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Purinergic Pharmacology

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Front. Pharmacol. | doi: 10.3389/fphar.2018.00153


  • 1General Physiology and Biophysics, Faculty of Biology, University of Belgrade, Serbia
  • 2Centre for Laser Microscopy, Institute for Physiology and Biochemistry,, Faculty of Biology, University of Belgrade, Serbia

CD73 is a bifunctional glycosylphosphatidylinositol (GPI)-anchored membrane protein which functions as ecto-5′-nucleotidase and a membrane receptor for extracellular matrix protein (ECM). A large body of evidence demonstrates a critical involvement of altered purine metabolism and particularly, increased expression of CD73 in a number of human disorders, including cancer and immunodeficiency. Massive up-regulation of CD73 was also found in reactive astrocytes in several experimental models of human neuropathologies. In all the pathological contexts studied so far, the increased expression of CD73 has been associated with the altered ability of cells to adhere and/or migrate. Thus, we hypothesized that increased expression of CD73 in reactive astrocytes has a role in the process of astrocyte adhesion and migration. In the present study, the involvement of CD73 in astrocyte migration was investigated in the scratch wound assay (SW), using primary astrocyte culture prepared from neonatal rat cortex. The cultures were treated with one of the following pharmacological inhibitors which preferentially target individual functions of CD73: a) α,β-methylene ADP (APCP), which inhibits the catalytic activity of CD73 b) polyclonal anti-CD73 antibodies, which bind to the internal epitope of CD73 molecule and mask their surface exposure and c) small interfering CD73-RNA (siCD73), which silences the expression of CD73 gene. It was concluded that approaches that reduce surface expression of CD73 increase migration velocity and promote wound closure in the scratch wound assay, while inhibition of the enzyme activity by APCP induces redistribution of CD73 molecules at the cell surface, thus indirectly affecting cell adhesion and migration. Application of anti-CD73 antibodies induces a decrease in CD73 activity and membrane expression, through CD73 molecules shedding and their release to the culture media. In addition, all applied pharmacological inhibitors differentially affect other aspects of astrocyte function in vitro, including reduced cell proliferation, altered expression of adenosine receptors and increased expression of ERK1/2. Altogether these data imply that CD73 participates in cell adhesion/migration and transmits extracellular signals through interactions with ECM.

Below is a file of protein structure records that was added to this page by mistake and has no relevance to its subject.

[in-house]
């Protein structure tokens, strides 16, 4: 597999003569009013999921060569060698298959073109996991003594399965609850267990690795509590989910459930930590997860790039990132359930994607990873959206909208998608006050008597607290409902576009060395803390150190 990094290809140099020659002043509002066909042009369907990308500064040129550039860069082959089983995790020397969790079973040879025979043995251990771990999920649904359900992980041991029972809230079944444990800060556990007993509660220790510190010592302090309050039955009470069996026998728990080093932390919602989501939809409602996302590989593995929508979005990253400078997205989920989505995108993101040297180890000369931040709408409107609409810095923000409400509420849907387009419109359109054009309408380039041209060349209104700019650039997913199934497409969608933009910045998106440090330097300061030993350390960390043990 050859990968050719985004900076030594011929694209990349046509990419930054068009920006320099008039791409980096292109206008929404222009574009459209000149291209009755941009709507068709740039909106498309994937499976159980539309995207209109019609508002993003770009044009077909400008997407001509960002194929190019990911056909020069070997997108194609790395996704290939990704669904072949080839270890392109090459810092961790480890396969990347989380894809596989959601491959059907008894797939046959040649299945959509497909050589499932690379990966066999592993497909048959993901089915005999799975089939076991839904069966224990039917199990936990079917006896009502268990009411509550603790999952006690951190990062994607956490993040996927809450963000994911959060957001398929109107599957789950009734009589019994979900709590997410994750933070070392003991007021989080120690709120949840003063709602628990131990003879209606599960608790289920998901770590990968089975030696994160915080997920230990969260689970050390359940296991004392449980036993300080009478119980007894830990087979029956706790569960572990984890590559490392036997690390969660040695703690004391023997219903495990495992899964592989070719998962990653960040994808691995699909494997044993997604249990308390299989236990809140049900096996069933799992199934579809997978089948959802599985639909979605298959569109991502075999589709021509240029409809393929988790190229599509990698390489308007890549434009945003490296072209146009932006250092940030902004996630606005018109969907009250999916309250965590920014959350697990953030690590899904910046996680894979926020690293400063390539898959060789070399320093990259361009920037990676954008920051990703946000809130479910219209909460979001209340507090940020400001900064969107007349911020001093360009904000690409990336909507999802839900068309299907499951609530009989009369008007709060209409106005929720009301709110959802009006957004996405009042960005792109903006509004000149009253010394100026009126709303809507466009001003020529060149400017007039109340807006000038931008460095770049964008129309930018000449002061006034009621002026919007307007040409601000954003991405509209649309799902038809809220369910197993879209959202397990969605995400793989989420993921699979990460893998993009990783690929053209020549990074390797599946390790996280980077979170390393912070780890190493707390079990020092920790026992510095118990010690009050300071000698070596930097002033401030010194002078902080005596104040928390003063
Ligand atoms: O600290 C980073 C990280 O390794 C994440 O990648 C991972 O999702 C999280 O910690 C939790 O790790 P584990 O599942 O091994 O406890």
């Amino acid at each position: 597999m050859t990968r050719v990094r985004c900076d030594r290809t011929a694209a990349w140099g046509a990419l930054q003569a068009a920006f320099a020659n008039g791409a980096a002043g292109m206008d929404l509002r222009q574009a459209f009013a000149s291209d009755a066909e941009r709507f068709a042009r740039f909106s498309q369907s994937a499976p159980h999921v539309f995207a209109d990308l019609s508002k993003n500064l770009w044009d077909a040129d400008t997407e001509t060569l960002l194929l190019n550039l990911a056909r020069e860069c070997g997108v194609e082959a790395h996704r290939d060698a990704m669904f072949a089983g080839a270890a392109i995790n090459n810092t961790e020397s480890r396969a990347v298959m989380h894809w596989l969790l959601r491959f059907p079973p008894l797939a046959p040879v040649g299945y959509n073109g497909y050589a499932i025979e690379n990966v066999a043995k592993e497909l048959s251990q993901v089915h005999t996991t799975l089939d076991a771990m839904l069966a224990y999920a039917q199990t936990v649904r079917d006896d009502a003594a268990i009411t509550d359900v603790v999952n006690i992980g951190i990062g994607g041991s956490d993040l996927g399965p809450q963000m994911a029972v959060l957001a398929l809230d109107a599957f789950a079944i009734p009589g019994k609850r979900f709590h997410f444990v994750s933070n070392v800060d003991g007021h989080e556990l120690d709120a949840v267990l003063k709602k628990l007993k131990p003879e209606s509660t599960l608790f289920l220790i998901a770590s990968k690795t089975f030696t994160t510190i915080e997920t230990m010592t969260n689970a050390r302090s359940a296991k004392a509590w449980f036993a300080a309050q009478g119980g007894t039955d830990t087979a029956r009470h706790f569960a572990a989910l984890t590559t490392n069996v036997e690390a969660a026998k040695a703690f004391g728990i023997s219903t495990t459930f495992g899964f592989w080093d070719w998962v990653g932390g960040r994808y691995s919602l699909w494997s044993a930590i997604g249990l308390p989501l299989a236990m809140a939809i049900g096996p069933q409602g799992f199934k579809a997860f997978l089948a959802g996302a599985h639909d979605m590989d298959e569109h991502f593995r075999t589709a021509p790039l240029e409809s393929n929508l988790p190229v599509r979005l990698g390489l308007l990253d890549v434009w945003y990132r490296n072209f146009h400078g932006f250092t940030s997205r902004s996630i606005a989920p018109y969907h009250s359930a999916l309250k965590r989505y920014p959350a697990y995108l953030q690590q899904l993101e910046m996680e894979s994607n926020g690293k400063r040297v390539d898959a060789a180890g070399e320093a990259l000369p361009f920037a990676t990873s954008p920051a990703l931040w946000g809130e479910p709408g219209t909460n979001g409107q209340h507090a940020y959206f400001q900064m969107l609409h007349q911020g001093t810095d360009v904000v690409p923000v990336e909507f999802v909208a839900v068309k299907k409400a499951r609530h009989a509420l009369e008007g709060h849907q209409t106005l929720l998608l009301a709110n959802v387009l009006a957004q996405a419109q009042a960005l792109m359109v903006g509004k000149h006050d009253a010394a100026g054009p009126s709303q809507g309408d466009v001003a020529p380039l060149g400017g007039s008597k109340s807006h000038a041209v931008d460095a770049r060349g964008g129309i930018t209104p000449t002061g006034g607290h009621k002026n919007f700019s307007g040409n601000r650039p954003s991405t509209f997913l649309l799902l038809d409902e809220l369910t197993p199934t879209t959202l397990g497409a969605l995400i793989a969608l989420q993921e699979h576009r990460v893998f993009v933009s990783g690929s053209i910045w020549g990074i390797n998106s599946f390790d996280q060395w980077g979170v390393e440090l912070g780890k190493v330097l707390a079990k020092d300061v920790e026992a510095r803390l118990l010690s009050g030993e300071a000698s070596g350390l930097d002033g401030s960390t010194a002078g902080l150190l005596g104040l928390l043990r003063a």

Keywords: ecto-5’-nucleotidase, CD73, Reactive astrocytes, Cell Adhesion, cell migration, Cell Migration Assays

Received: 16 Nov 2017; Accepted: 13 Feb 2018.

Edited by:

Francisco Ciruela, Universitat de Barcelona, Spain

Reviewed by:

Gourav Roy Choudhury, Texas Biomedical Research Institute, United States
Carla Cicala, University of Naples Federico II, Italy  

Copyright: © 2018 Nedeljkovic and Adzic. This is an open-access article distributed under the terms of the Creative Commons Attribution License (CC BY). The use, distribution or reproduction in other forums is permitted, provided the original author(s) and the copyright owner are credited and that the original publication in this journal is cited, in accordance with accepted academic practice. No use, distribution or reproduction is permitted which does not comply with these terms.

* Correspondence: Prof. Nadezda Nedeljkovic, Faculty of Biology, University of Belgrade, General Physiology and Biophysics, Studentski trg 3, Belgrade, 11001, Serbia,